Planting in the garden is not a good option just at the moment. Just look at the change in a couple of days. The first picture shows how well my broad beans were doing on Christmas Day. The second shot (below) was taken this morning. Spot the difference!

Incidentally, the broad beans were sown on 20th October. They are a good over winter crop. They cope well with snow but I must check if we get a really sharp frost - too cold and they will be knocked back. They can be protected with garden fleece 

A big Thank You!

Regular readers may remember that I increased the target for donations as we entered Lockdown 2.0 - for the express purpose of boosting giving to BCM's fantastic Toylink initiative

I have just checked, and see that we have now exceeded that target figure. (You can check yourself here). As we go to press the figure stands at £2553.46 and, if Gift Aid is added, that provides £2762.71 to BCM. Of this, about £500 has gone specifically to Toylink

So, a big Thank You to everyone who has helped. Please take a look at this Toylink video, it is well worth a couple of minutes of your time:

[Technical note: if you cannot see the video please try clicking HERE]

Worthy winner
Just before Christmas we pointed you to the BBC Radio 3 Carol Competition. The winner was James Walton. I remember his interview; he was asked why he had entered the competition. He gave, what I thought was, a really pertinent answer. He said that, unlike some previous years, the words centred on Christ - so it was worth putting his mind to. You can hear the result here ...

Secret listener!

So, you have discovered Codger's secret. He listens to Radio 3! Not that the old guy is trying to prove anything - other than he is not a sufficiently intelligent music lover to manage without what might be called curation. That is, I need someone with greater knowledge than myself to guide me along the musical pathway. Not that the R3 diet suits me all the time - there's some squawking I cannot abide, particularly in the afternoons

Mornings tend to be best for me. Essential Classics has a great and diverse range with excellent presenters - I appreciate Ian Skelly most. I also enjoy the regular Saturday afternoon slot: Inside Music. The current programme is presented by Pekka Kuusisto - a Finnish violinist and conductor. What fascinating pronunciation - Finnish sounds so different to other European languages. At one point he advised his listeners to listen again on a system with decent reproduction. I took his advice and listened again via my computer. I knew the melody but this rendition was stunning - a lovely Swedish carol: From heaven came the angel Gabriel. You can hear the programme here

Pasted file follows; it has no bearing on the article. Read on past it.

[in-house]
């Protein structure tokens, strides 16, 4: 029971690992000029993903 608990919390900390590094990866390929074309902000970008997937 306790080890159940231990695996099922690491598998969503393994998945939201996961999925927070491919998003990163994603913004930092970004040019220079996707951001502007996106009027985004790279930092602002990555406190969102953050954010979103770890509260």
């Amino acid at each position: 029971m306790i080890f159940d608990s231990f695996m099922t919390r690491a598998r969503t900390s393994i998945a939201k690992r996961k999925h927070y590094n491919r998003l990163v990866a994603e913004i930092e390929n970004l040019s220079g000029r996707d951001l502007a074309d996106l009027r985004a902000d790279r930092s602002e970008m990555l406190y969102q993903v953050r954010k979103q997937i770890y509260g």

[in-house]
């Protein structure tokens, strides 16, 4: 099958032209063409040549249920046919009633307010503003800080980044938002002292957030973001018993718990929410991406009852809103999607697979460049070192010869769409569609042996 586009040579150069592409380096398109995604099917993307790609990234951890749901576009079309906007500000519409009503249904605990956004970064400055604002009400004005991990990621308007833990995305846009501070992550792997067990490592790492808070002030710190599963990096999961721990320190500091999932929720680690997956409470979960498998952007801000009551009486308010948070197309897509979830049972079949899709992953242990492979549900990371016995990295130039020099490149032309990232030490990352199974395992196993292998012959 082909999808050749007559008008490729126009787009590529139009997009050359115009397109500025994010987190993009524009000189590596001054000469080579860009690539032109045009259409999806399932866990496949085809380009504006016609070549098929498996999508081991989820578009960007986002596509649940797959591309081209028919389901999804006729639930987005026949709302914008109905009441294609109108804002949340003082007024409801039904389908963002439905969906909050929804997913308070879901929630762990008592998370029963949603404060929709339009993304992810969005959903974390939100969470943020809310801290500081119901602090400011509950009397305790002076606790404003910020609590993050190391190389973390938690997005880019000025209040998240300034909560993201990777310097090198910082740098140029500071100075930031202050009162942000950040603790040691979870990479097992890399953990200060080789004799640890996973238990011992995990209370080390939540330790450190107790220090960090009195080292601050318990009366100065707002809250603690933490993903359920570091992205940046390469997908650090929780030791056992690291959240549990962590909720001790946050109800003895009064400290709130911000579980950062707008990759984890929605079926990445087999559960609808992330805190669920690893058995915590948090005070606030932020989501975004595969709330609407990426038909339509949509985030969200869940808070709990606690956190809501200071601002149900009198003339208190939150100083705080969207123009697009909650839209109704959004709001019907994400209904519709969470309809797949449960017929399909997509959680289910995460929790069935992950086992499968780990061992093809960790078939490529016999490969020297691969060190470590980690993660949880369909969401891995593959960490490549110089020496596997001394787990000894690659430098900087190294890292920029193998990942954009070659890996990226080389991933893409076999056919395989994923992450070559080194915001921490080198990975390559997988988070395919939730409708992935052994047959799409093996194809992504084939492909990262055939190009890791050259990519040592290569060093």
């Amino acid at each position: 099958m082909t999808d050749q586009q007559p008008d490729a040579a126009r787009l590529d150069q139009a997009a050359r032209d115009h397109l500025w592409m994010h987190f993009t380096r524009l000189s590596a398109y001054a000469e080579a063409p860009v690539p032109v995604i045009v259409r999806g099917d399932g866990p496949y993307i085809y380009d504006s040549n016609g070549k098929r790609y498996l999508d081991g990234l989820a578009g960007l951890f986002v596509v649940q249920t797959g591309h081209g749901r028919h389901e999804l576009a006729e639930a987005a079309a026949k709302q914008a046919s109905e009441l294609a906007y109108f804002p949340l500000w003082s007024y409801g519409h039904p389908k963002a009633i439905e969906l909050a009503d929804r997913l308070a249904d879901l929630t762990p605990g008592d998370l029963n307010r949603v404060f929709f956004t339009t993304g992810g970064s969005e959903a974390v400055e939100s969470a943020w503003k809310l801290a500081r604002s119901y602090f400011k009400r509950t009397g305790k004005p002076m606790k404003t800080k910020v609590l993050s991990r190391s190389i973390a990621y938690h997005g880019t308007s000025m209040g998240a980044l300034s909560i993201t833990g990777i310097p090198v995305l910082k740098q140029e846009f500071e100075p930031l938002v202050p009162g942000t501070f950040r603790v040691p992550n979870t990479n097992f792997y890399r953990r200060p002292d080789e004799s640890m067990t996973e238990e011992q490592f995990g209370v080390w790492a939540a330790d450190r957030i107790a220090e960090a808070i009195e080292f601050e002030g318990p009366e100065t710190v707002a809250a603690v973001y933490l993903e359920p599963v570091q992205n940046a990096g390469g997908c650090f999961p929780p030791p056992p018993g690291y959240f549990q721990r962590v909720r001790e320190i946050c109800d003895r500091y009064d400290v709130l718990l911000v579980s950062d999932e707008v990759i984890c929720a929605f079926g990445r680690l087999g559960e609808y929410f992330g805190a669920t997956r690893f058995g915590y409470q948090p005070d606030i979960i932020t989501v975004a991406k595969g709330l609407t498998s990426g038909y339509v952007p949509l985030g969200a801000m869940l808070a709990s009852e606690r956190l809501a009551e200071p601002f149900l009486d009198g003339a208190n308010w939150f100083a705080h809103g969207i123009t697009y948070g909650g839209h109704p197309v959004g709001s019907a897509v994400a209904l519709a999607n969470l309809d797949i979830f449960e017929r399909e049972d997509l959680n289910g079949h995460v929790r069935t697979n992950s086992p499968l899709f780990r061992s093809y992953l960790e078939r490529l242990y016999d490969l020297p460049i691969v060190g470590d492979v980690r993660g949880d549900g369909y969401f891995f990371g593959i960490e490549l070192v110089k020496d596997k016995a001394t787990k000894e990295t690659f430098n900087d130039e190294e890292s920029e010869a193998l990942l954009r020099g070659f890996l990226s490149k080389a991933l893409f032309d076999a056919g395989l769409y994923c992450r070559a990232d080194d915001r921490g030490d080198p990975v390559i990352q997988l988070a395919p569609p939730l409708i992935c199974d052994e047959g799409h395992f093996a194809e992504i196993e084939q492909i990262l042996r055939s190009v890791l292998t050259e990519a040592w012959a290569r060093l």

It is also available via YouTube:

O Radiant Dawn

Another wonderful piece that I have recently discovered is O Radiant Dawn - available on YouTube here:

[Technical note: if you cannot see the video please try clicking HERE]

My encounter with this piece was prompted by my daily readings during Advent from the Gospel of Luke. His account was immaculately researched and is telling in its direct simplicity. Many in my local church read along individually during Advent using a slim volume of readings with the same title as the song: Radiant Dawn (by Tom Parsons, 10 Publishing slight difference the song is O Radiant Dawn). I found the experience very strengthening in these dark days

The words of the title come from ancient lines which I shall reproduce below. The composer of the music, James MacMillan, places a moving emphasis on the word, come. It is central in the piece and, as I often think, the best word in the whole Bible: Come!

Well, there is just time to give you my very best wishes for the New Year. I plan to put together another instalment during January - look out in a couple of weeks

... from your old friend, the Garden Codger

O Radiant Dawn,
Splendour of Eternal Light,
Sun of Justice:
come, shine on those who dwell in 
darkness and the shadow of death.

(Antiphon for 21st December - the shortest day)